At commencement, new graduates are urged to stay connected to IWU and to each other.
The University honored 446 candidates for graduation during Commencement on May 3.
Elizabeth Robb, a 1978 IWU graduate, delivered the Commencement address at the Kemp
Plaza in front of State Farm Hall.
Robb, who recently retired as chief judge of the Eleventh Judicial Circuit in Illinois,
received an honorary doctor of humane letters degree prior to her address, titled
“The Power of Connection.”
Focusing on the “bridges” aspect of the University’s 2014-15 academic theme “Walls
and Bridges,” Robb spoke of the power of connections professionally, personally and
She said it is likely the graduates do not fully appreciate the value of their liberal
arts education, noting that she did not until long after she graduated. The opportunity
to interact with students and professors from a variety of disciplines is a hallmark
of a liberal arts education, but that opportunity becomes much more difficult in graduate
or professional school and in workplaces, Robb said. People need to consciously strive
to move outside of their comfort zones to connect with others who are different or
spend their lives in vastly different fields.
Of the many connections made during the graduates’ time at Wesleyan, “not all of these
connections will remain as strong and as important to you as they are today,” she
said. “But many will. Some will sustain you the rest of your life.” Robb also spoke
of the strong connection she has maintained with IWU and its people for more than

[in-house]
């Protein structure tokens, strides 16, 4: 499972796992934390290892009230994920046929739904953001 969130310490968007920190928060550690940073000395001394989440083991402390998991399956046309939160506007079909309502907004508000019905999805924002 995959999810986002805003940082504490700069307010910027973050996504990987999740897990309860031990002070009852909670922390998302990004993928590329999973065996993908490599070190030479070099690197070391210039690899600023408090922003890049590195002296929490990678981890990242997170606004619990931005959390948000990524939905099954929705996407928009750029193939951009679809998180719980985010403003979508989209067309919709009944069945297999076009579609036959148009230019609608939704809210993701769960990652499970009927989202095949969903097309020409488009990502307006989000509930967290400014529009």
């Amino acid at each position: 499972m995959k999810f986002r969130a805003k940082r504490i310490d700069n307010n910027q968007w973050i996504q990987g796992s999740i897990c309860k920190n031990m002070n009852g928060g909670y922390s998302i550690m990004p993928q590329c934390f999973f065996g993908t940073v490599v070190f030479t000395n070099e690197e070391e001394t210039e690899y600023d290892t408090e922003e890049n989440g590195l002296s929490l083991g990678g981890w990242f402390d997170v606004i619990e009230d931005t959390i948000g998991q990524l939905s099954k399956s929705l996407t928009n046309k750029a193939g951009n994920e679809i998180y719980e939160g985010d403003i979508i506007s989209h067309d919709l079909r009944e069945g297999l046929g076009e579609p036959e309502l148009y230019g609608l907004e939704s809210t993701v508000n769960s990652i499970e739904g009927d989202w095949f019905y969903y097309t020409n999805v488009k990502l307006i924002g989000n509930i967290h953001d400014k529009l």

25 years, including her service on the Associates board, supervising interns and counting
other alumni among her closest friends.
“When an IWU graduate sends me a resume, or calls to ask for help in finding a summer
internship or a full-time job, I eagerly assist. This is the power of the IWU connection.
Use this power.”
Robb noted a recent study on the need to maintaining diverse social connections as
key to managing stress, improving our immune systems and giving meaning to our lives.
The study said technology such as texting and social media makes it easier to avoid
forming substantive relationships in person. She urged the graduates to “nurture the
friendships you have made here, and consciously work to form new ones wherever you
go. Don’t rely on Facebook, match.com, Instagram, Twitter. Spend time in person relating
to one another.”
Another invited speaker, R. Given Harper, the 2015 Student Senate Professor of the
Year, also acknowledged our digital world where we can communicate, shop and work
without leaving our homes. “It is imperative that you get out and collaborate with
others to address the major challenges affecting society,” said Harper, the George
C. and Ella Beach Lewis Endowed Chair of Biology and an avian ecologist. “I urge you
to get out and experience the natural world, which provides the conditions necessary
to sustain life. By experiencing nature you will have a better understanding of the
reasons that we need to protect it, and you will find that its beauty can also be
a powerful source of inspiration.”
Three faculty were invested as endowed professors: Educational Studies Professor and
Chair Irv Epstein to the new Ben and Susan Rhodes Endowed Professorship in Peace and
Social Justice; Associate Professor of History Gordon Horwitz to the new Davis U.
Merwin Endowed Professorship in History; and English Professor James Plath to the
R. Forrest Colwell Endowed Chair of English.
Closing the ceremony, President Richard F. Wilson noted the Class of 2015 will hold
a special place for him, as its Commencement will likely be the last over which he
will preside as president. “I shall leave with wonderful memories of your spirit,
your creativity and your passion and with deep appreciation for the many kind messages
and thoughtful gestures you have extended my wife and me over the last few months,”
he said. “My fondest hope is that your life and career will be filled with as many
exciting moments and rewarding opportunities as I have had as president of this wonderful